I’ve been following Amit Varma’s blog India Uncut. It and other blogs did excellent work in gathering information after the Mumbai bombings on 11 July. So I was puzzled that the Indian government blocked access to many blogs just days later. (I was pleased that typepad.com was considered worth blocking, along with blogspot.com and Geocities). It was as if the British government had decided, in June 1940 after Dunkirk, that now was the time to get rid of those little boats that pose such a security risk.
It turns out that the situation was more complicated: the Indian government had asked the ISPs to block a dozen blogs that they said supported terrorist activities, and the ISPs over-reacted by blocking everything. The government wasn’t even aware that they had blocked thousands of blogs, not 12 (it was said that all bloggers on a platform share an IP address – is that true?). The more dedicated blog readers soon found a way around the block through a site in Pakistan (the irony of this was not lost on Indian bloggers). After a few days the block was sorted out, but it leaves some questions: whether blogs can be easily blocked, whether they should be blocked when they have inflammatory material (or whether it is better to have such material in a public and easily searchable place), whether other countries will try this sort of censorship in the name of security.
But I want to go back to the kind of work India Uncut and others did for a couple days. I first became aware of the serious uses of blogs and wikis after the Southeast Asian Tsunami in 2004. They proved their value again after the 7 July London Bombings and Hurricane Katrina in September 2005. Blogs and wikis are ideally suited to such emergencies because they
- can be set up quickly (broadcast or press reporters take a while to get there)
- are updatable (newspapers work around daily deadlines, and even 24-hour rolling news comes back to the story slowly in the cycle of news)
- allow for comments so that they can be corrected quickly (important when there are so many rumours circulating)
- have people reporting from all over (broadcast and press news is limited to the few places where they have correspondents)
- are big (so they can include as much information as is available in text or image or video)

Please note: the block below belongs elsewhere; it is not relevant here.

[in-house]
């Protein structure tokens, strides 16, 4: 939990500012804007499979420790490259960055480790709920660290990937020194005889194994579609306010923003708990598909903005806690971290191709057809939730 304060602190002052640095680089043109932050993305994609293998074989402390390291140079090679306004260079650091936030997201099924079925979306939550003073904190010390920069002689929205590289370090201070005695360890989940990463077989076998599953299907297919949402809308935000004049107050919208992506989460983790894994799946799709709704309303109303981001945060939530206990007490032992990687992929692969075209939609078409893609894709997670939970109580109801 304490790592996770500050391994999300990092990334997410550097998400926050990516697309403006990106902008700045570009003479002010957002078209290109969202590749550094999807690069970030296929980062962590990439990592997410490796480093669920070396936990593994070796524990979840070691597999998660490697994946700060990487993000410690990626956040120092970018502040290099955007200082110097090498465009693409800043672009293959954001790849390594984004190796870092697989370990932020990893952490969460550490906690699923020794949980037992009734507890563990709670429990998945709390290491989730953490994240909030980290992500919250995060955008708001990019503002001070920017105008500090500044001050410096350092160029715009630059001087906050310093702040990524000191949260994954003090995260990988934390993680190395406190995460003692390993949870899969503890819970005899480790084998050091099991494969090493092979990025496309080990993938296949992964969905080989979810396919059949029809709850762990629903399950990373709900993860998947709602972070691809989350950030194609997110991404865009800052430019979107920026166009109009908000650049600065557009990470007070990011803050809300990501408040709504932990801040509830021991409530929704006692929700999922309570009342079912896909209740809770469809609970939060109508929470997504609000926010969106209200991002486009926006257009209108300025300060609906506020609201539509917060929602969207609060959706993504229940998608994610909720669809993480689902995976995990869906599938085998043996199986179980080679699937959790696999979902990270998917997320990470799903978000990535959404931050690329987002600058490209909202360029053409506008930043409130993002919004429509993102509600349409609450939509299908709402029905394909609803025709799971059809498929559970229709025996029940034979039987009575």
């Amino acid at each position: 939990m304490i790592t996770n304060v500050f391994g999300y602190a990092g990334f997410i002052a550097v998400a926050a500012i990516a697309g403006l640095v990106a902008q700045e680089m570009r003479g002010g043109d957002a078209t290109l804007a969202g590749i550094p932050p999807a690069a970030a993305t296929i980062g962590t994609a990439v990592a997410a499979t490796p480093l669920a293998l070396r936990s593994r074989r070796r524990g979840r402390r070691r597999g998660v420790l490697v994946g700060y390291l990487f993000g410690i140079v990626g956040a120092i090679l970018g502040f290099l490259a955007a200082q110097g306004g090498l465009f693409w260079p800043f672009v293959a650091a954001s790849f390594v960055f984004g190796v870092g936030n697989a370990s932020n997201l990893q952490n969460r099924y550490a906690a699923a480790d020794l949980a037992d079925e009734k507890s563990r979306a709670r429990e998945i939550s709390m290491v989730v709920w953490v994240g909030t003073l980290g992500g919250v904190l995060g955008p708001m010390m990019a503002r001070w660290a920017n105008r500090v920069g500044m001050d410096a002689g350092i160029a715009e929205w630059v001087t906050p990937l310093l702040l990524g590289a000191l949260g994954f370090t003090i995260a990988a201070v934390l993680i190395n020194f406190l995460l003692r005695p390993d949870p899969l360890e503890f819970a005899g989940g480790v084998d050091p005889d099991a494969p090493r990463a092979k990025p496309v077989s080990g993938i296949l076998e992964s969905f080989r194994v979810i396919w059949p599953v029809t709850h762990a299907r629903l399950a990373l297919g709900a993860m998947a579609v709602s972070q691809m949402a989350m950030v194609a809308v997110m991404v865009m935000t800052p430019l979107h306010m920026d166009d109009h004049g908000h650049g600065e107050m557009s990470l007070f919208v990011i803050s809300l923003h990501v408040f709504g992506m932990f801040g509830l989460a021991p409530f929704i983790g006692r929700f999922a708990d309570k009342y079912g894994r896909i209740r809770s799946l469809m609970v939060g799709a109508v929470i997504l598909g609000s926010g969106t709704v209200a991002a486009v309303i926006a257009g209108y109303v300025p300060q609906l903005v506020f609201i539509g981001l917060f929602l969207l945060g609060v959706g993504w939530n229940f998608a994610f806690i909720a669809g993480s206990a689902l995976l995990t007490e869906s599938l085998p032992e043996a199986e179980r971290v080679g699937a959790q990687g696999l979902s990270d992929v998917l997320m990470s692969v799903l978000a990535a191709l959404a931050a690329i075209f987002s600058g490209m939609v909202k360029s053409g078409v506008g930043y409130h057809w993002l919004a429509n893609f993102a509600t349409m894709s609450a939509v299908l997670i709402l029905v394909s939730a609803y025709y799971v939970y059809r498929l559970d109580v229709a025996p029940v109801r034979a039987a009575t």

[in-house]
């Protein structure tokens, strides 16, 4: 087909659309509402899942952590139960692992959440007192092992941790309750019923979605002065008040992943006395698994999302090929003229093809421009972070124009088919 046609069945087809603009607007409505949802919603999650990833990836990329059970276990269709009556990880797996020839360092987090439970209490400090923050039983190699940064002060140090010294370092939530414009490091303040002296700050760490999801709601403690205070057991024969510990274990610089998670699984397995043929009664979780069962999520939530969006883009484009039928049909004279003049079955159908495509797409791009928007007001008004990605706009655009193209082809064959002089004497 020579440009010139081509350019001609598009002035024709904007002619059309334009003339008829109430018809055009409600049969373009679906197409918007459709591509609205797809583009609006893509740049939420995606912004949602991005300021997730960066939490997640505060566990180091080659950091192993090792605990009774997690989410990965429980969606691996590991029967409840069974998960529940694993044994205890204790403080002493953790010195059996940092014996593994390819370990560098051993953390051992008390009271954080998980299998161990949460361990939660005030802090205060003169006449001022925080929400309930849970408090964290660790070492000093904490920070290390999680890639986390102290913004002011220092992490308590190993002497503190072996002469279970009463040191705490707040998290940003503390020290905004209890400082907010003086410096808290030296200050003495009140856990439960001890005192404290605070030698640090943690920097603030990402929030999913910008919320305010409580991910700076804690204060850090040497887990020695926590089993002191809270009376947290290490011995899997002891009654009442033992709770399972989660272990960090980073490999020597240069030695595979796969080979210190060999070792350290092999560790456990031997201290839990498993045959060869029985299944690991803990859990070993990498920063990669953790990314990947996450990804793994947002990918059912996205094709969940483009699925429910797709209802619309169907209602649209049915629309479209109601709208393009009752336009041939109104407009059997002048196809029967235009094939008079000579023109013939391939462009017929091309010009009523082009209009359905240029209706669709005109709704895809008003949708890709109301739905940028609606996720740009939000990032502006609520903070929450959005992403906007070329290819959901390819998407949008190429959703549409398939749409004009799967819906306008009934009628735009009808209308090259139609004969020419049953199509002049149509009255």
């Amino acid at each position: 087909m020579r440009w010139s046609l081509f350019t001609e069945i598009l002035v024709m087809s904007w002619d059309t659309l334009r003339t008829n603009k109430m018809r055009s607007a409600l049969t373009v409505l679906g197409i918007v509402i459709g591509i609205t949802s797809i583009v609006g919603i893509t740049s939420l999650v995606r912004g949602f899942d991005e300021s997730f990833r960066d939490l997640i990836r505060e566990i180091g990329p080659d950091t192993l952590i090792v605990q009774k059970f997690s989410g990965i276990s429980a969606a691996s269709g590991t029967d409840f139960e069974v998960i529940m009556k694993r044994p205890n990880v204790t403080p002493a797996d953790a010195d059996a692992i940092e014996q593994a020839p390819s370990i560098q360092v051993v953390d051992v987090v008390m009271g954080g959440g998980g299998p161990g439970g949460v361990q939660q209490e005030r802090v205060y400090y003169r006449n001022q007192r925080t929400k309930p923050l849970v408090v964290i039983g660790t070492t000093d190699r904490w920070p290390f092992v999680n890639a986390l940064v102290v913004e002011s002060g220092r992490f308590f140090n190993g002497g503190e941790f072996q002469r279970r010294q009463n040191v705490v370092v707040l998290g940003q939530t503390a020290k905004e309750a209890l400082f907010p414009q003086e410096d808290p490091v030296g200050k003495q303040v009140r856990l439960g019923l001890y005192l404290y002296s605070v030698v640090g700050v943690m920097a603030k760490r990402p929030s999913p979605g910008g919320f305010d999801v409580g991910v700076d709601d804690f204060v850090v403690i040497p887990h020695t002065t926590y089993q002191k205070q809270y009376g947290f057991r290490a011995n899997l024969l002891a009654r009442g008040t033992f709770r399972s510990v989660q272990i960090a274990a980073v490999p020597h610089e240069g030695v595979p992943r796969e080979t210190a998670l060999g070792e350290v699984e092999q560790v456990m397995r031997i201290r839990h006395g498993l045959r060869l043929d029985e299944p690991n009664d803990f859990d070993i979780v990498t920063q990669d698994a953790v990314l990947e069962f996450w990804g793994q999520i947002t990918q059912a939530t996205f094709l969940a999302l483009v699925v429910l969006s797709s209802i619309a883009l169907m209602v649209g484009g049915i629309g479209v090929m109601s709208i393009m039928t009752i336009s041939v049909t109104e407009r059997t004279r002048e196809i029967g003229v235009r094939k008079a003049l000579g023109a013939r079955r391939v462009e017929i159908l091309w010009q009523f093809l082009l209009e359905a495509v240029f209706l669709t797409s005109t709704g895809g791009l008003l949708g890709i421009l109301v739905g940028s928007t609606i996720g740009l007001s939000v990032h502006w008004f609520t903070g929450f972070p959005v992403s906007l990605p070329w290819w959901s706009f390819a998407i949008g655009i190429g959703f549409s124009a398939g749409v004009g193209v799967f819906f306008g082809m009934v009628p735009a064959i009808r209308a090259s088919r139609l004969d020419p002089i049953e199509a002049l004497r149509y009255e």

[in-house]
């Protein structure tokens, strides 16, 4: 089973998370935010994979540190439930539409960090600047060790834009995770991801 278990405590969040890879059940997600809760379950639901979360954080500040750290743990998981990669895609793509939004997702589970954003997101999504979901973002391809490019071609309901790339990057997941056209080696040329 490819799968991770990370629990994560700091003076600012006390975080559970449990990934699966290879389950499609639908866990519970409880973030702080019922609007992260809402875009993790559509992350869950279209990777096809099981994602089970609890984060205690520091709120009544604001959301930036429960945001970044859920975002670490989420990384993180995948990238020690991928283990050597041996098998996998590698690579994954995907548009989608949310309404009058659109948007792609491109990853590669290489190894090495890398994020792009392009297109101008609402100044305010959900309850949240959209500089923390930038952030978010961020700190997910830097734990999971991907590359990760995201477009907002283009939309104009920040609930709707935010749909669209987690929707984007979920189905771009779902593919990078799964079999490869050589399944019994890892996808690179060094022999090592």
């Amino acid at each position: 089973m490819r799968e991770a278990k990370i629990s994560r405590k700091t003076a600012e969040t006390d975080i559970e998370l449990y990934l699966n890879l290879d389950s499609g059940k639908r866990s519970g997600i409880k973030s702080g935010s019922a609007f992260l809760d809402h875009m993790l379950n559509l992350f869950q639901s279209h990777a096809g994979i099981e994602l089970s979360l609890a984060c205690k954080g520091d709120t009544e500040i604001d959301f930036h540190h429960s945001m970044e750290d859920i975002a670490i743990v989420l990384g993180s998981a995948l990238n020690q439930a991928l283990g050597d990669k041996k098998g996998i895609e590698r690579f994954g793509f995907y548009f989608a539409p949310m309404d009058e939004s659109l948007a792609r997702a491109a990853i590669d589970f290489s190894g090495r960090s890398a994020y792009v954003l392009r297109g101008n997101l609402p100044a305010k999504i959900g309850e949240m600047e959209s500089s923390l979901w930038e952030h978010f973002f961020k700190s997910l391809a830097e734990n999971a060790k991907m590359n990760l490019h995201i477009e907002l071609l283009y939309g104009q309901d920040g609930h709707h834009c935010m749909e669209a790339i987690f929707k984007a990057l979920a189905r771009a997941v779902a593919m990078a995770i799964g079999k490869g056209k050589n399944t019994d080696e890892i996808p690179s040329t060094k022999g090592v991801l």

- are searchable (not sorted by the hierarchy of newspaper or broadcast news agendas, favouring the famous places, elite persons, and most horrific photos)
In fact, blogs seem to work against almost everything we teach as ‘news values’ in media studies courses: since there’s no defined audience and no limitation on space, readers can be left to search for the information they value, perhaps the name of someone they are worried about, or pictures of a street. They allow for comment in the discussions afterwards, and they allow for metacomments on other reports and on reporting in general. There is a downside to this: blogs can also become channels for rumours and misinformation. In the days after the emergency, the traditional news media get better and better, as they begin to make sense of what has happened, while the blogs flake off into various detailed strands that may interest only a few people. But the messy look of a blog during an emergency may be a truer text in some ways than the big photo and headline of a newspaper (for a typical US example from the day).
India Uncut may give us some idea of how an emergency is conveyed in the style of a blog. Amit Varma’s usual posting is in what might be called ‘Instapundit links’ (I’ll come up with a better name for this), with just a heading and just a phrase suggesting some sort of stance on the linked material. He sometimes quotes a bit, to focus on some particularly outrageous or amusing aspect of the story, but usually one has to click the link, and the wit arises from the dialogue he sets up with some text that was created for another purpose. All this back an forth is dropped in the emergency, and he provides something more like a news aggregator, grouping together different sources of information as they appear.
Here’s the first of his posts:
The present tense, the crossing out and updating, the note with the names of stations, the gradually added details, the elliptical notes (‘More later’), all convey a sense of the uncertainty of this information. His comment on broadcast news is to criticize it for fitting this event into a stereotypical format, providing a false sense of certainty. (I was also annoyed with the BBC radio reporting the next day, pressing interviewees to give their opinions on which group had planted the bombs).
The posting is updated through the day, leading finally to a posting at 4 am the next day that comments on the confusions about reports of exact locations, lists Indian and British news sources and a Flickr group for pictures, lists blogs, ad finally gives a blog address for updated information about tracing survivors and others affected by the blasts. Then, the next day, he signs off, and goes back to his usual blog.
By the way, Varma's list took me to some other interesting blog comments on the bombs, including Sepia Mutiny, Desipundit, Ultrabrown, and CuriousGawker (who's in Philadelphia, and has a funny response to US right-wing blogger Hugh Hewitt).